In 2017, Vortex launched their first-ever binoculars with an integrated laser rangefinder. A market previously dominated by premium optics manufacturers such as Leica, Swarovski, and Zeiss, has been gradually expanding since then. Several optics manufacturers have presented a product of this class. All binoculars with an integrated laser rangefinder once came with a very high price tag. They are still not cheap, but with Fury, Vortex managed to cut down the price by a great degree and thus address a wider range of customers. Now, in 2019, Vortex announced a release of the second generation of Fury binoculars – the ‘5000’ version.
The first generation was already packed with some useful features such as the ability to measure the Horizontal Component Distance (HCD) for angle-compensated ranging, and SCAN mode which allowed the user to track a moving object while the distance to it was continuously updated on the screen. With Fury HD 5000, Vortex brought about a few major changes. The old model was capable of measuring distances to reflective objects up to 1600 yards/1450 m away. The new one is, strikingly, designed so that it displays measurements to reflective objects up to 5000 yards/4600 m away. In SCAN mode, distance is now updated four times per second, which is incredibly quick (the old model was slower). To non-reflective objects (animals, for example), the measurement range has been increased from 1000 yards/915 metres (gen I) to 1600 yards/1450 m (gen II – version ‘5000’). Distances up to 1000 m are displayed in decimal numbers on Fury gen II. The user can switch between yards/meters being displayed in the menu. For now, only the release of a 10×42 model has been announced (this has also been the only available gen I model).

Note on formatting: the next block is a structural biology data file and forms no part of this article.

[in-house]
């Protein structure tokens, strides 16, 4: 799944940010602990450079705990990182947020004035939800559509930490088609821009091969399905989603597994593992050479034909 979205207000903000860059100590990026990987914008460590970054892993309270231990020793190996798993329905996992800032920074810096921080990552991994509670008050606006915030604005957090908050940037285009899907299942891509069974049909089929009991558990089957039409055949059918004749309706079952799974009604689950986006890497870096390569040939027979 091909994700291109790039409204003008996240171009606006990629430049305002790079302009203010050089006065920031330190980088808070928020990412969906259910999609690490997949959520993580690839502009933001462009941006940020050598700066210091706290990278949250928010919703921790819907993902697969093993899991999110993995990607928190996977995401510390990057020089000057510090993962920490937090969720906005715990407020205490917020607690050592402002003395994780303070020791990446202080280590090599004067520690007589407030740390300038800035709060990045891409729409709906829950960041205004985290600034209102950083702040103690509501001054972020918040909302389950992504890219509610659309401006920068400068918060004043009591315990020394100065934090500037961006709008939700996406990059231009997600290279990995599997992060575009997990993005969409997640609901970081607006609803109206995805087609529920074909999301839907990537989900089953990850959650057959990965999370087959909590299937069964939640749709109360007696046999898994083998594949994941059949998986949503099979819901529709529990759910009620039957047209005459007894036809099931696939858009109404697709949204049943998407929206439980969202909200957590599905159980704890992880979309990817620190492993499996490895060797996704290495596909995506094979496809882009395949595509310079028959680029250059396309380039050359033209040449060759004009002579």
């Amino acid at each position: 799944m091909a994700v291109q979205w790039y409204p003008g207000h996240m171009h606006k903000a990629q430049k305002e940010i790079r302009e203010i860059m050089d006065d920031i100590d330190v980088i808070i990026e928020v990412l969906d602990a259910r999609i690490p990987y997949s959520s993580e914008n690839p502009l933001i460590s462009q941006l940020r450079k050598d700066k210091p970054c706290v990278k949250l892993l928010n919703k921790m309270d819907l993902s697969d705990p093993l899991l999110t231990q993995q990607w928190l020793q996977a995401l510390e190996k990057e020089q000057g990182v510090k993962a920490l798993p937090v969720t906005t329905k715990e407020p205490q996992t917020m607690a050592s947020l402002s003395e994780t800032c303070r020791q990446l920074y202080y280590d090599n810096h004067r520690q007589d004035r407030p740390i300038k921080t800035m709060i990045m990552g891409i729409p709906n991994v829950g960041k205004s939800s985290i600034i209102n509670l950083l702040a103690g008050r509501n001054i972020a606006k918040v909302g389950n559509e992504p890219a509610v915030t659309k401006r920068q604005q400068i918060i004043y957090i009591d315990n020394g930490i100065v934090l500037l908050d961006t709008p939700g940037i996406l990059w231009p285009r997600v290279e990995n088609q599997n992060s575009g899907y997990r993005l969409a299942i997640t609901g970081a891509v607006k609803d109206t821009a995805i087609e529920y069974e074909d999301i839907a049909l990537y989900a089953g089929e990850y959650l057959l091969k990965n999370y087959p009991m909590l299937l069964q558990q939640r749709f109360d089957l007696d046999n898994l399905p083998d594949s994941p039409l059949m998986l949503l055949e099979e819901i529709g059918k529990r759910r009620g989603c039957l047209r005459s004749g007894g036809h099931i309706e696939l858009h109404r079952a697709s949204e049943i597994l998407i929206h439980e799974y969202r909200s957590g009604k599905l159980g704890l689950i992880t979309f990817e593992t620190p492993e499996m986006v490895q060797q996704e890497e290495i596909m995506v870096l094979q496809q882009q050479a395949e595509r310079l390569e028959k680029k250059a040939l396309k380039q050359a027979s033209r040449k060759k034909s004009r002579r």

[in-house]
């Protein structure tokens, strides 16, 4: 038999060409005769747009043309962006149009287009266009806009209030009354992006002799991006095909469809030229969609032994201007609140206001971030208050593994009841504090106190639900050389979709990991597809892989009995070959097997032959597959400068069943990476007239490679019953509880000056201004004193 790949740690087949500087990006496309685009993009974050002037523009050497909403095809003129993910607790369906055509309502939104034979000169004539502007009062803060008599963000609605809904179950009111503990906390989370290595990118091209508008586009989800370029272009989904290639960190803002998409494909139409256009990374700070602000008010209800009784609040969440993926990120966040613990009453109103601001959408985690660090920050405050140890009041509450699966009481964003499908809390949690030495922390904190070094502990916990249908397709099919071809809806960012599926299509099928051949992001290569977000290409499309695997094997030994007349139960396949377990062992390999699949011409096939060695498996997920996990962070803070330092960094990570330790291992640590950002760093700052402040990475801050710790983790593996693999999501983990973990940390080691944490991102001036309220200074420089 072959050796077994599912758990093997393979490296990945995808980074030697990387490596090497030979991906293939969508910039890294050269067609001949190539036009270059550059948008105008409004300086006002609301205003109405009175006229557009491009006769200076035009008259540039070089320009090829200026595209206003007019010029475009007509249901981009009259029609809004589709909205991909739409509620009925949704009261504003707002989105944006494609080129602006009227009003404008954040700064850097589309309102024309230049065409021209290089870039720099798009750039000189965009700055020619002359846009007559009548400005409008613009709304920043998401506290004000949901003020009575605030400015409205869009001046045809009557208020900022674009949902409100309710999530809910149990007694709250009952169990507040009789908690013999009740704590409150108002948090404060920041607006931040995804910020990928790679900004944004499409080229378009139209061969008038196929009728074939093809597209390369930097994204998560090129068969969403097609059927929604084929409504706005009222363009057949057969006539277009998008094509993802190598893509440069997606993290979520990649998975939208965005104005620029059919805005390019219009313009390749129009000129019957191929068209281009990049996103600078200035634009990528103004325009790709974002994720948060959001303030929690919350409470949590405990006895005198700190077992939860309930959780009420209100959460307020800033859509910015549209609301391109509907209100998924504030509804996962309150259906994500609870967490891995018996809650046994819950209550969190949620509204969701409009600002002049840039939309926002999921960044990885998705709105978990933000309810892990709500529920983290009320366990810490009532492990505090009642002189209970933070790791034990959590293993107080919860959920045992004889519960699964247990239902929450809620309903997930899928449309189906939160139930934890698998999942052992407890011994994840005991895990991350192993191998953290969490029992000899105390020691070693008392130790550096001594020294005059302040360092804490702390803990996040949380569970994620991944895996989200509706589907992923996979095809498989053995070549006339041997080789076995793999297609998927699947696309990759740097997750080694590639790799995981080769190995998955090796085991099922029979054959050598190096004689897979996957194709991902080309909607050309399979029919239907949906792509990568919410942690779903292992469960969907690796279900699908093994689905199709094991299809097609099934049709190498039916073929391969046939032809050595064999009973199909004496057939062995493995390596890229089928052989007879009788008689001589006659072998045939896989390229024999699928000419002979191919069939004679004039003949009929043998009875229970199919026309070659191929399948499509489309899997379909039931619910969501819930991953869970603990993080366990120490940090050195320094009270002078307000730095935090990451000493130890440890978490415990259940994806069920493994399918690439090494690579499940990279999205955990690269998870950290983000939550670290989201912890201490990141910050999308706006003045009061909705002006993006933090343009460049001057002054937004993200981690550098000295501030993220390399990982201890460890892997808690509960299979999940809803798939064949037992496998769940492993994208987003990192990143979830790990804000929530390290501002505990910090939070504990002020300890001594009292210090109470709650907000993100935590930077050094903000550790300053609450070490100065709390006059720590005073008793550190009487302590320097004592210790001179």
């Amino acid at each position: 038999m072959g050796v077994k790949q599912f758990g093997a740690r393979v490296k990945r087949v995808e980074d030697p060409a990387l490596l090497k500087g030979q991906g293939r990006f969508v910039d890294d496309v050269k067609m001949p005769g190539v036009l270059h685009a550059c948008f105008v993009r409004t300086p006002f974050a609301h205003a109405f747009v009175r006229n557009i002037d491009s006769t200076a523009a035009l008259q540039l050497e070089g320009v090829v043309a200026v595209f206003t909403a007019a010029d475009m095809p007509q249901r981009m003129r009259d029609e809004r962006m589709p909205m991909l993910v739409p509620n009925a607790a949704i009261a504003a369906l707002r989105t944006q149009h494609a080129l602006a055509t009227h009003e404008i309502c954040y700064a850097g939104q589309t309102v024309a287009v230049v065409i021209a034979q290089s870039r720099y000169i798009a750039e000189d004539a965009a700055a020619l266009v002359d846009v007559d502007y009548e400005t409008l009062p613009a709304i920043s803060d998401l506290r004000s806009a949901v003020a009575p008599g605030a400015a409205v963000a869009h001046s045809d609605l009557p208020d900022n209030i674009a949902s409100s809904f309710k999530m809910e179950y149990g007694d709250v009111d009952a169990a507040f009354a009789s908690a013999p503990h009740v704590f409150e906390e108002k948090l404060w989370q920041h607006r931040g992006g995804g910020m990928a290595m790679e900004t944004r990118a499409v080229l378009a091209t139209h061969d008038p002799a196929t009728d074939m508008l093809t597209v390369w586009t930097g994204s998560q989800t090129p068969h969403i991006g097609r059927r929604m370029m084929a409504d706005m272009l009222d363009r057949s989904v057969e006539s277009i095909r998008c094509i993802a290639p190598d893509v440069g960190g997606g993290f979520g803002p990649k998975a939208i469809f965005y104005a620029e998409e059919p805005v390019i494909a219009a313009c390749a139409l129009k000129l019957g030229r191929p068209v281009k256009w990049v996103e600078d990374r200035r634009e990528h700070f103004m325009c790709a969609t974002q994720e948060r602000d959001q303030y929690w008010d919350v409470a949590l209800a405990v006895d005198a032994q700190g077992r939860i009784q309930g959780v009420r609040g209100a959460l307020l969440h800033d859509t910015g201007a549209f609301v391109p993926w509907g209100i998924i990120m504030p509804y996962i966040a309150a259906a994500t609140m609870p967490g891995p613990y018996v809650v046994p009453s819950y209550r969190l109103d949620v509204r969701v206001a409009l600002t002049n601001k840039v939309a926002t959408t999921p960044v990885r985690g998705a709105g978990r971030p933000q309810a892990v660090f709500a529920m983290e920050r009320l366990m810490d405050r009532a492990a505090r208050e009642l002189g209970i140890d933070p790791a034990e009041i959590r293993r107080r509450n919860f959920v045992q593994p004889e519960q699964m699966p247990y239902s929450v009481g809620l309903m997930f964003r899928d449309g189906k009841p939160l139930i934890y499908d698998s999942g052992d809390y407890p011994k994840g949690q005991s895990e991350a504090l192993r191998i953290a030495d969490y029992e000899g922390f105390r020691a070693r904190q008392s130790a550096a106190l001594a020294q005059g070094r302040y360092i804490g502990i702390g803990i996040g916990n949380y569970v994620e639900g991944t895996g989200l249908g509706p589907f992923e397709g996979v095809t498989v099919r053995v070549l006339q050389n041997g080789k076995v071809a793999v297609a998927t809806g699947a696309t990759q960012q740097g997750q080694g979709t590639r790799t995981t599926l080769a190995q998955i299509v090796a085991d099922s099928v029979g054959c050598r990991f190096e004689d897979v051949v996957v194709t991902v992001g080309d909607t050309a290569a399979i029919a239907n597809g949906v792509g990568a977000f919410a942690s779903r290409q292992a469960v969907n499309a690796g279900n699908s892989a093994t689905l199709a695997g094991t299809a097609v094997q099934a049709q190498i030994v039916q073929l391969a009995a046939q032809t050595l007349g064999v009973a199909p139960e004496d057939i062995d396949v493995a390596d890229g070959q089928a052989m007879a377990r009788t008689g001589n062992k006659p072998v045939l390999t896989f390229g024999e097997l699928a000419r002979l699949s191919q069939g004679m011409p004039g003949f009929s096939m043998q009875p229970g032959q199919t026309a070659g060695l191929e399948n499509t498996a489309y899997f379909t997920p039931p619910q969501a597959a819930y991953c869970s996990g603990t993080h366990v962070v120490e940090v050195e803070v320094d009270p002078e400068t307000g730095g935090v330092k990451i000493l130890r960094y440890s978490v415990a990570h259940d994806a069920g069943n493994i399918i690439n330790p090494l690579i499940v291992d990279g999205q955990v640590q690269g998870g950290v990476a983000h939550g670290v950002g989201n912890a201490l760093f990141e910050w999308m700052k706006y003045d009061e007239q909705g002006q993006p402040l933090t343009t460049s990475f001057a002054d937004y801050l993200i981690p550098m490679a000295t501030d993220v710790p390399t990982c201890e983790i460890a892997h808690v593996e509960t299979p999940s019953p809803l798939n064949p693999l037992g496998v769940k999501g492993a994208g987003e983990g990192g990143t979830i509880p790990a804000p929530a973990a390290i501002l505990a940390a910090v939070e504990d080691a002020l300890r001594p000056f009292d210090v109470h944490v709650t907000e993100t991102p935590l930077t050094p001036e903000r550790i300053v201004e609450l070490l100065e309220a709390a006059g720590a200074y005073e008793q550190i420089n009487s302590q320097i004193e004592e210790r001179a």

Two new modes have been added to the gen II Fury binoculars – Best mode and Last mode. Best mode displays the strongest range result, meaning that it will display the distance to the object where most beams are reflected. This mode is recommended for most uses. If Last mode is on, the farthest distance will be displayed. This is an ideal solution when we are trying to find out the distance to the object that is behind bushes, rocks, or trees.
Design-wise much has remained the same. Vortex retained its dark-green colour for the surface. The binoculars remain one of the most compact devices of this type. As regards the button placement, Vortex has not forgotten about ergonomics. The buttons are located on the right side of the device and can be operated single-handedly. Inside, Vortex’s HD optical system and roof prisms can be found. The binoculars are purged with nitrogen so that condensation cannot take place in the interior when it is cold. On the external parts of the lenses, ArmorTek© is applied – this special coating, which was already used on Fury gen I, protects the external parts of the lenses from abrasion, oil, and dirt. XR™ Lens coatings increase light transmission and provide great clarity. As with gen I, Vortex still includes the practical GlassPak™ harness with the Fury. This aesthetically appealing bag is a great place to store your binoculars during transportation.
Vortex is not one of the most sought-after brands in the field of sports optics by sheer coincidence. They constantly upgrade their products to comply with users’ demands. It took them only around a year and a half to come up with the second generation. Vortex Fury 5000 is sure to be a hit. In Europe, Gen I has been selling for around 1300 €. Gen II is packed with more features, but Vortex assured us that it will be available for the same price. That means that you will get more bang for the buck. Let’s not forget about Vortex’s VIP warranty which has you covered should anything go wrong with your innovative optical device.
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